Manx beuyr(the silentd of Irish and Scots Gaelic is not written in Manx orthography)
Welsh byddar
Breton bouzar
Cornish bothar, bodhar

In Hindi, Old Indian and Sanskrit we see it as follows:

Language Word
Hindi badhira
Old Indian badhira
Sanskrit badhirá,

and the proto-Celtic *bodaro- and Proto-Indo-European *bhodHro- have been inferred (Koch and Hughes, 2003; Matasovic, 2005).

In Ireland the meaning had broadened in Old/Middle Irish times, if not before, to having at least some of the additional connotations which it carries in Modern Irish: a rough, indistinct or unpleasing sound (with reference to a harp), ‘ni hinnte ata an guth bodhar’,a dull sound (as in ‘bodharghuth lag laoi’ the weak dull/hollow sound of a calf), the quality (?thick) of a mist, muddiness of water, and others (Royal Irish Academy, 1913-76). The dominant additional meaning concerns deep or loud sound. By early modern times it had acquired the connotations confused, bothered, annoyed and troubled (cf. Dineen, 1927). The English word bother is almost certainly derived from this meaning of bodhar and must have been assimilated into Anglo Irish before the dh in bodhar had lost its sound in the mid-late Medieval period, probably before about 1300 (Bliss, 1979).


The word bodhrán carries two distinct, but related meanings in Modern Irish. Dineen (1927) provides the following definition:

bo􏰁􏰃Án(bo􏰁A􏰃Án), -Áin, pl. id., m.,a deaf person; a person of indifferent hearing; an indistinct speaker; al. a shallow skin-bottomed vessel, a dildurn, a drum; b. 􏰅ó􏰃, a big drum.

Ó Dónaill (1977) separates the two chief meanings:

Bodhrán1, m, (gs. & npl. –áin, gpl. ~) 1. Deaf person. 2. Slow witted person, dullard.

Bodhrán2, m, (gs. & npl. –áin, gpl. ~) 1. Winnowing drum. 2. (Kind of) tambourine.

Stepping back a little to Early Modern Irish we find in A Dictionary of the Irish Language(Royal Irish Academy, 1913-76):

bodrán[o, m.] (bodar) tabor, drum: mar timpan, no mar tabur (bodran v.l.) Rosa Ang. 268.15. Cf. bodarán.

But there is a separate spelling for other meanings:

bodarán(bodar): bodaran gl. surdaster, Études Celt. xi 122. Cf. bodrán.

These explanations will be discussed later, but for the moment it is clear that, in Ireland, the word bodhar carries and has carried, meanings indicating sound of a particular quality and that bodhrán is a well established word meaning a drum with the general preference indicating a single headed frame drum (tabor, dildurn). In Scots Gaelic two words, bodhar and fuaim (sound) are joined to give bodharfhuaim with the meaning a dull heavy, hollow sound (Highland Society of Scotland, 1828). Given that neither bodharfhuaim nor its adjectival form, bodharfhuaimneach, carries the meaning deafening it seems that the word bodhar may also have carried some of the elements relating to sound when the language entered Scotland.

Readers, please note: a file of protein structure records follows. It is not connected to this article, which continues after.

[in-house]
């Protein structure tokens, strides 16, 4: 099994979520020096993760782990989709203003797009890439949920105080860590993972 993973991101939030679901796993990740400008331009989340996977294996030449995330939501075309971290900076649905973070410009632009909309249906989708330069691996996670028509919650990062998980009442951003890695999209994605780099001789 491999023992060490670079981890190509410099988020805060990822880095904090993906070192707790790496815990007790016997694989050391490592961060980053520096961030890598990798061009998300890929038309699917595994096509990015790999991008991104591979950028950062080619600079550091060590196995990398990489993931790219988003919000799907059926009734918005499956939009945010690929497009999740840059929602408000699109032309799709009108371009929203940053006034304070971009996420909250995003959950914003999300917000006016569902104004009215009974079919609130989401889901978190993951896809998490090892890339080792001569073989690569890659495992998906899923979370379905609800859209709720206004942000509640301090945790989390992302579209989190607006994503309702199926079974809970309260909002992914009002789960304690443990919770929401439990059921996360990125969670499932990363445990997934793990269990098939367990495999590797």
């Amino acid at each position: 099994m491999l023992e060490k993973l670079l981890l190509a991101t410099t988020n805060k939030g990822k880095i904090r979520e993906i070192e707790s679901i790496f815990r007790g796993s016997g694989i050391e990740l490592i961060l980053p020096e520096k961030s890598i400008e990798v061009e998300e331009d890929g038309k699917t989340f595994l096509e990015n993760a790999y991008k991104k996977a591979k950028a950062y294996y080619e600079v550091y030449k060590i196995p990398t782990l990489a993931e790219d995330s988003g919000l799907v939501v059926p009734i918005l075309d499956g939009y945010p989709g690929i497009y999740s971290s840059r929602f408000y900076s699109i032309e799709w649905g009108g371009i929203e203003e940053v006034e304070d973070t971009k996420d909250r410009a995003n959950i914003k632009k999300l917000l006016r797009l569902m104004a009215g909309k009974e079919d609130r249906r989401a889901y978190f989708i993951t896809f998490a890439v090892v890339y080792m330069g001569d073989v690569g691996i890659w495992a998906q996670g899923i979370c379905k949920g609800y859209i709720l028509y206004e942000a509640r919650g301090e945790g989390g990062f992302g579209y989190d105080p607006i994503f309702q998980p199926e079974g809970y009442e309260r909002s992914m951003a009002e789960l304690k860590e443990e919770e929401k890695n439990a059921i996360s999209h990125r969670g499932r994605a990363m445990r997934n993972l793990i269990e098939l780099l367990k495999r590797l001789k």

It seems that, in its earliest known recorded usage, when the word bodhrán was written into an Early Modern Irish translation of Rosa Anglica (Wolf, [1923] 1929), the root bodhar had carried these additional meanings for some considerable time. For this reason, and for other, perhaps more obvious ones, we must not assume that the word bodhrán has a direct connection with the connotation deaf of the word bodhar.

Historical references

Rosa Anglica
The first known, unambiguous written reference to the word bodhrán, meaning a drum, occurs in a manuscript that was written no earlier than the 15th and no later than the 16th century, or very early in the 17th century (Fig. 1). It occurs in a manuscript copy in Trinity College, Dublin, catalogued as TCD MS 1435, (not 1433, as indicated by Wulff, [1923] 1929) of an Irish translation of Rosa Anglicawhich was written in Latin by John of Gaddesden or Johannes de Gaddesden (1280?-1361). The word bodhrán is used where in other, probably earlier (Wulff, [1923] 1929) copies of the translation the term tabur is used. As this is the oldest known use of the word bodhrán with clear reference to a drum a detailed examination of the circumstance is appropriate.

Rosa Anglica, written in England in Latin probably in 1314, appeared in Ireland within a century. It is not known when it was first translated to Irish. Nicholas Ó hIceada is reputed to have translated it from a Latin copy made in 1400 (Meehan, 1872), but the precise date of his translation is not known. It may have been translated into Irish more than once, but this appears unlikely, given that it would always be much easier to make a copy of an existing translation than to make a new one. As there are many manuscript copies of this translation, or fragments of copies, surviving it is reasonable to suppose that it was in wide circulation in Ireland in early modern times. With reference to the principal manuscript copy she used for her edition and translation to English (RIA MS 23 P 20), Winifred Wulff ([1923] 1929) points out the following: ‘On the fly leaf is a loose slip on which is written in a bold recent hand Medical MS written ca. 1460’, and she suggests that this would be a reasonable date for the original translation.